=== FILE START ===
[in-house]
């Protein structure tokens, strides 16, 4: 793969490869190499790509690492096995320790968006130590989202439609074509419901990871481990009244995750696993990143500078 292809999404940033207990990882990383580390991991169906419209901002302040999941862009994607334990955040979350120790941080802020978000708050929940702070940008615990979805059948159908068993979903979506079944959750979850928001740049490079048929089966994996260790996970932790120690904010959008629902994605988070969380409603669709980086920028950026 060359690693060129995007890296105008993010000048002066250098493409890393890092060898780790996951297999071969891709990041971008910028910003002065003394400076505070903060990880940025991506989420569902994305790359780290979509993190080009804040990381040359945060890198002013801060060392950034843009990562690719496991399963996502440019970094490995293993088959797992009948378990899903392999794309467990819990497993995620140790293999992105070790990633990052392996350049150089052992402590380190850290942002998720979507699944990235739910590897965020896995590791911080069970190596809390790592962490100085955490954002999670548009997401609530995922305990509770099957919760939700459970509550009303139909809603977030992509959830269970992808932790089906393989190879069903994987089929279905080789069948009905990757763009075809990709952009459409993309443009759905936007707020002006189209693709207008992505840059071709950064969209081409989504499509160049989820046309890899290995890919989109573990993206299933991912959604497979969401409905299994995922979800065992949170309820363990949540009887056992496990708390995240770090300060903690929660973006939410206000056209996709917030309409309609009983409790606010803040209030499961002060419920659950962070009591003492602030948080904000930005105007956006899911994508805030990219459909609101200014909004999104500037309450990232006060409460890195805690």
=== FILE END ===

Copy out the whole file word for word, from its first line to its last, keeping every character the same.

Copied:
[in-house]
């Protein structure tokens, strides 16, 4: 793969490869190499790509690492096995320790968006130590989202439609074509419901990871481990009244995750696993990143500078 292809999404940033207990990882990383580390991991169906419209901002302040999941862009994607334990955040979350120790941080802020978000708050929940702070940008615990979805059948159908068993979903979506079944959750979850928001740049490079048929089966994996260790996970932790120690904010959008629902994605988070969380409603669709980086920028950026 060359690693060129995007890296105008993010000048002066250098493409890393890092060898780790996951297999071969891709990041971008910028910003002065003394400076505070903060990880940025991506989420569902994305790359780290979509993190080009804040990381040359945060890198002013801060060392950034843009990562690719496991399963996502440019970094490995293993088959797992009948378990899903392999794309467990819990497993995620140790293999992105070790990633990052392996350049150089052992402590380190850290942002998720979507699944990235739910590897965020896995590791911080069970190596809390790592962490100085955490954002999670548009997401609530995922305990509770099957919760939700459970509550009303139909809603977030992509959830269970992808932790089906393989190879069903994987089929279905080789069948009905990757763009075809990709952009459409993309443009759905936007707020002006189209693709207008992505840059071709950064969209081409989504499509160049989820046309890899290995890919989109573990993206299933991912959604497979969401409905299994995922979800065992949170309820363990949540009887056992496990708390995240770090300060903690929660973006939410206000056209996709917030309409309609009983409790606010803040209030499961002060419920659950962070009591003492602030948080904000930005105007956006899911994508805030990219459909609101200014909004999104500037309450990232006060409460890195805690």